Gettysburg’s Brinkerhoff’s Ridge stone wall destroyed

This really chaps my saddle.

I spent the weekend in Gettysburg, not just for Remembrance Day but to do some ground research for a few final touches to the new book by myself and Steve Stanley, The Complete Gettysburg Guide.  Sunday morning, I took Steve out the Hanover Road to do a quick interpretation of the July 2, 1863 fight for Brinkerhoff’s Ridge so that he could get some photos.  One of the best places to stop there is along Hoffman Road, right in the middle of the battlefield, which affords a vistor a view of most of the terrain.

Late on the afternoon of July 2, the second day of the Battle of Gettysburg, the cavalry division of Brig. Gen. David Gregg came onto the right flank of the Federal Army and engaged the Stonewall Brigade of Confederate infantry there along the Hanover Road.  The fight, which lasted until dark, pulled the vaunted and experienced Stonewall Brigade out of the Confederate assault on Culp’s Hill, perhaps making a difference in the results.  The vortex of the fighting was an old stone wall that lined Hoffman Road (an unnamed road in 1863, more of a glorified farm lane that led to the many properties in that area north of the Hanover Road).  Gregg’s men took possession of that stone wall, and there were several Confederate assaults on it.  It was a natural breastwork that the Federal troopers took advantage of and were able to hold it until both sides withdrew.

There were, however, several consequences of that fight that had great impact on events of the final day, July 3.

Earlier in the fighting, newly-arrived Confederate commander Jeb Stuart watched much of the skirmishing.  Stuart sized up Gregg’s force, and saw how the area of Cress’ Ridge and the all-important intersection of the Hanover and Low Dutch Roads lent itself to cavalry fighting.  Undoubtedly, Stuart used what he saw to make his dispositions and calculations about a possible attack on Gregg the following day.  Gregg, in turn, realized the vulnerability of the road intersection – one that led right into the right rear flank of the Federal Army – and that it couldn’t be abandoned at any cost.

Many of us know the events of the following day.  Just a short distance away, Jeb Stuart battled with Gregg at the same time Pickett’s Charge began to the west.  Stuart’s movement back to the area had absolutely nothing to do with Pickett’s Charge (contrary to popular myth about Stuart’s attack being somehow coordinated with the infantry assault), but Stuart felt if he could successfully assail Gregg’s position there, then he could exploit any breakthrough and wreak havoc on the Federal lines of supply and retreat.

That old stone wall along Hoffman Road, then, has been all-important to the interpretation of the events of the fighting there on July 2, as well as the grand cavalry action at East Cavalry Field on July 3.

Well, yesterday I drove Steve there and turned onto Hoffman Road, intending to show him the stone wall (which had probably stood in that position for nearly or more than 200 years) and interpret the fighting so he could take pictures for the book.  As soon as I turned onto the road I got a shock I didn’t expect.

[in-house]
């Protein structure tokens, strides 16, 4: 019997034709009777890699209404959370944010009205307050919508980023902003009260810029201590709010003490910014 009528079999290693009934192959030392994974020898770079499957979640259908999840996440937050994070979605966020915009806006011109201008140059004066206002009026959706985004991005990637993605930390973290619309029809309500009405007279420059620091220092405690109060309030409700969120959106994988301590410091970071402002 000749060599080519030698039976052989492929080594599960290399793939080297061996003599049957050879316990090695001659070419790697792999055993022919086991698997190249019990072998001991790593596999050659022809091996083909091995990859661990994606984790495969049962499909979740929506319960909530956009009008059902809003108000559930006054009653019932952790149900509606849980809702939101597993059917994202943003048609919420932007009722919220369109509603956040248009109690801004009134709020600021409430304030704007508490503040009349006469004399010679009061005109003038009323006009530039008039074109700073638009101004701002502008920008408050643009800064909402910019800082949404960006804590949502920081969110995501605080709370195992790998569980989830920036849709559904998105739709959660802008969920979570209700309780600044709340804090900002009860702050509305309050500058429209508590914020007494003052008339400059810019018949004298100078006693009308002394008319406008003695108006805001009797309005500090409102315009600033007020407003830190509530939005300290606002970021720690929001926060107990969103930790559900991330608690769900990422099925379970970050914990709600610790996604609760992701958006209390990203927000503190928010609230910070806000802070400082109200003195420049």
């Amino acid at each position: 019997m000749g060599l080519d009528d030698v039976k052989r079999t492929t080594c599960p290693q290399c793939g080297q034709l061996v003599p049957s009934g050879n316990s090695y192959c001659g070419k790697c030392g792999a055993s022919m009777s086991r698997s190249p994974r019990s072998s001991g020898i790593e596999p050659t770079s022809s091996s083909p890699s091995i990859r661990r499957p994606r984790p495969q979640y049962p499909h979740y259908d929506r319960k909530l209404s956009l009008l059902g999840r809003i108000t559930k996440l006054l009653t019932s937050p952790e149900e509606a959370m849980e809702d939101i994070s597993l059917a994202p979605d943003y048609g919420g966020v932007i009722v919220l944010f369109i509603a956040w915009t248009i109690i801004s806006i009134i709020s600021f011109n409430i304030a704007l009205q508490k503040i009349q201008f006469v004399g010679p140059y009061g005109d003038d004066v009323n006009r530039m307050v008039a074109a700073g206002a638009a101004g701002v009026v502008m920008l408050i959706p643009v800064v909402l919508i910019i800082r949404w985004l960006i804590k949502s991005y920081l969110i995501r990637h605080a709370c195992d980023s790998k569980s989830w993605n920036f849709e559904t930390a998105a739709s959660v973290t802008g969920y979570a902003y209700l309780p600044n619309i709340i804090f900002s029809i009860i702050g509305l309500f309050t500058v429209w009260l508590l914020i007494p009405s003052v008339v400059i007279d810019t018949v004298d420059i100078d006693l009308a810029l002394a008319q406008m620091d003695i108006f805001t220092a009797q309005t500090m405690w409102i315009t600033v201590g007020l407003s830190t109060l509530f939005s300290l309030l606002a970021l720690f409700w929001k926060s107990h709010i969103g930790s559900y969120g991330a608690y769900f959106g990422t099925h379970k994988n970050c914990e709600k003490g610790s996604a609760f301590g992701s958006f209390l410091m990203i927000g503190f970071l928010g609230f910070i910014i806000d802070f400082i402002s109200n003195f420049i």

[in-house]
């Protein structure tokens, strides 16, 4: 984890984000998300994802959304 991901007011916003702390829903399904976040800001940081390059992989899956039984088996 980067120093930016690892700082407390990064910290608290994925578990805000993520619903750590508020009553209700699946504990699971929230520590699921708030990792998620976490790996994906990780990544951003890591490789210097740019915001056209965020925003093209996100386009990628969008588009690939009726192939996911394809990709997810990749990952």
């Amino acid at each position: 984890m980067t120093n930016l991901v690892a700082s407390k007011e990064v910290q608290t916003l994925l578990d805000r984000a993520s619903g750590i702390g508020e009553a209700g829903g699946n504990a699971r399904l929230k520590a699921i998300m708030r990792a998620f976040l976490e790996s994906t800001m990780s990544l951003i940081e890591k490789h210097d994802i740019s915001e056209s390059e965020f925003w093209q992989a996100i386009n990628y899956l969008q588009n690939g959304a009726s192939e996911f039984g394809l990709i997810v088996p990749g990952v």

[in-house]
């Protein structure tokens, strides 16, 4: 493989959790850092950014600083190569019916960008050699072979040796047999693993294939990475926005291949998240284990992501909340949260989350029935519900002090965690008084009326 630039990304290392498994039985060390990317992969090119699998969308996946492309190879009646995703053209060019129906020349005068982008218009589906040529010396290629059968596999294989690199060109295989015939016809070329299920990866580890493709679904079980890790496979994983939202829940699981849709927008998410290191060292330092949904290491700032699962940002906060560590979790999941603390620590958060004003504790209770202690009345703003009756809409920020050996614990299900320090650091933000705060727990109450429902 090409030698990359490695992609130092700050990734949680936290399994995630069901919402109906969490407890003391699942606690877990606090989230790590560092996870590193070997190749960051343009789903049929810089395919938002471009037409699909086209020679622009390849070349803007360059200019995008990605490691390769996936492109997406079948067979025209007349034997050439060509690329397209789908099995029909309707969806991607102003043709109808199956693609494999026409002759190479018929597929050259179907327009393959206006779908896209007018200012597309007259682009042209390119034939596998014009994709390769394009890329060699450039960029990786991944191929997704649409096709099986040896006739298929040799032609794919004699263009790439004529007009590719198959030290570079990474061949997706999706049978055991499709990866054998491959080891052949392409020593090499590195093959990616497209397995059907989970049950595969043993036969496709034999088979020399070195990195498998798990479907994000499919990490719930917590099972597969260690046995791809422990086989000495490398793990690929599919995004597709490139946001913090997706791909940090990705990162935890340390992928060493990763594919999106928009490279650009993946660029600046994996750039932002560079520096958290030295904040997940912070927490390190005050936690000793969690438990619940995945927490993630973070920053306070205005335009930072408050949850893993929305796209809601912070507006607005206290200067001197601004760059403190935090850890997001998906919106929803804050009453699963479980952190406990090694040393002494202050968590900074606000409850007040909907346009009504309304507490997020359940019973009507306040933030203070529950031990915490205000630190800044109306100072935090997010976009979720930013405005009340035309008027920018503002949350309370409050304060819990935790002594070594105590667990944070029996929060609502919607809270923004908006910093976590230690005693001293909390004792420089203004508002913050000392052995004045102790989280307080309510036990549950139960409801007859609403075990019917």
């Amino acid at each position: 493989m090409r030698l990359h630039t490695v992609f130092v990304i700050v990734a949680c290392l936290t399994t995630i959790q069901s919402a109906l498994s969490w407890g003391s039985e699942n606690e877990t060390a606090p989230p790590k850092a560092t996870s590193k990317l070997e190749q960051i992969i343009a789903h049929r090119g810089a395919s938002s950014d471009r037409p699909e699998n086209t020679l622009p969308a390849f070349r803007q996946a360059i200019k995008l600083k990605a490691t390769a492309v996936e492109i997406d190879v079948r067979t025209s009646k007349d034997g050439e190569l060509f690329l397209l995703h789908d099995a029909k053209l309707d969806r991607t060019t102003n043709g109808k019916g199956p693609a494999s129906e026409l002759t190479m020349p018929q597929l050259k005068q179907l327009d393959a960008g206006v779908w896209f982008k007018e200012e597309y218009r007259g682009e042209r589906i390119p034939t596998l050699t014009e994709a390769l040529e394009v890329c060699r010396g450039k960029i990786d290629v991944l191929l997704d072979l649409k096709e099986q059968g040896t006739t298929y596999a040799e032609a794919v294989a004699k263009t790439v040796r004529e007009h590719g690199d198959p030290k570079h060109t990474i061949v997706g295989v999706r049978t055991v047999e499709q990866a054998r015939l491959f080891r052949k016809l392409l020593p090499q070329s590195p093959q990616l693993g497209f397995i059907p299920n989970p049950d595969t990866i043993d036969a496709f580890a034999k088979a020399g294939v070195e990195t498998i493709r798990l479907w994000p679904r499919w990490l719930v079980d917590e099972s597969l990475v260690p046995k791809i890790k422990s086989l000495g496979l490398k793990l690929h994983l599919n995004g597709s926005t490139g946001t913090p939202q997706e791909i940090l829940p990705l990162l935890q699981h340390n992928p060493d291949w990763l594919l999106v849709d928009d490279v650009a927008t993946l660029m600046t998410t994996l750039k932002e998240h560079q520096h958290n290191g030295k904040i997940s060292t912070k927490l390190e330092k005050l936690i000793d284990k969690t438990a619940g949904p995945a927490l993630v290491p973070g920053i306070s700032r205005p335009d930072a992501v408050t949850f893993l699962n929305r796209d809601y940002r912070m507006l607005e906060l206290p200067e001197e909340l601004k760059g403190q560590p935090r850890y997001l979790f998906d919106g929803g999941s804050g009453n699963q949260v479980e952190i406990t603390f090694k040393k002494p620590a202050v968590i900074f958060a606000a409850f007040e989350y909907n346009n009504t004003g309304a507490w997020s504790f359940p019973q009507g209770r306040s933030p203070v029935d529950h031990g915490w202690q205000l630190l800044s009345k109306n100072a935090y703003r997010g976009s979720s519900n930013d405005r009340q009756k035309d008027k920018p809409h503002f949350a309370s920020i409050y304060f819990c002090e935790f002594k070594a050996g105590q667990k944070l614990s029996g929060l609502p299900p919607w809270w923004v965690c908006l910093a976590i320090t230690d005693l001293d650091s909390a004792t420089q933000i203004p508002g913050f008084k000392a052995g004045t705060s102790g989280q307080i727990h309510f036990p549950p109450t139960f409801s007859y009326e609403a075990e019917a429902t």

The stone wall, which I, Eric Wittenberg, and others who have studied this fighting, and which we use to demonstrate the actions, was completely gone.  And I mean gone.  Not a single pebble remained.  Nothing.

The property owner had cleaned up the field east of Hoffman Road (now admittedly affording a better view of the eastern part of the battlefield in that area) but he or she had also completely removed every single stone of the stone wall.  As I said, it had likely stood along this road for around 200 years.  There are Union trooper accounts of the Federals actually knocking rocks out of the waist-high stone wall in order to shoot through it.

That damn wall only stood about 2 feet high in recent years, and only took up about 3 feet of space along the road for a distance of maybe a couple hundred yards – a far cry from what it was 150 years ago, of course – but a tangible representation of what were there and fought over by both sides nonetheless.  The Stonewall Brigade made several valiant attempts to capture that wall, and Gregg’s troopers put up a very stubborn stand to protect it – many paying for it with their lives and blood.

Now it’s gone.  Lord knows where the rocks even are.  Of the thousands of stone walls in the area, some original and many not, this one had to be removed.  I don’t know if the landowner even realized the significance of the wall.  Perhaps not – it’s amazing how many folks you talk to around the battlefield who don’t have a clue that anything happened anywhere near them.  I can’t count the times I’ve spoken to landowners who had no idea that something of importance happened on their ground – whether it be an encampment, movement, skirmish, or even full-scale battle.  When they don’t know, they certainly have no reason to care.

Well, like the plowing under, development, and destruction of so much historic property on and near the battlefield, this is yet one more example.  And when I take folks on Hoffman Road to interpret the fighting for them, now I’ll be saying “you have to imagine the stone wall that used to be here.”  They can no longer see it, touch it, imagine what the rocks would say if they could speak.  Most of those rocks probably fill in some hole somewhere, never to be appreciated as a mute witness to a historic event ever again.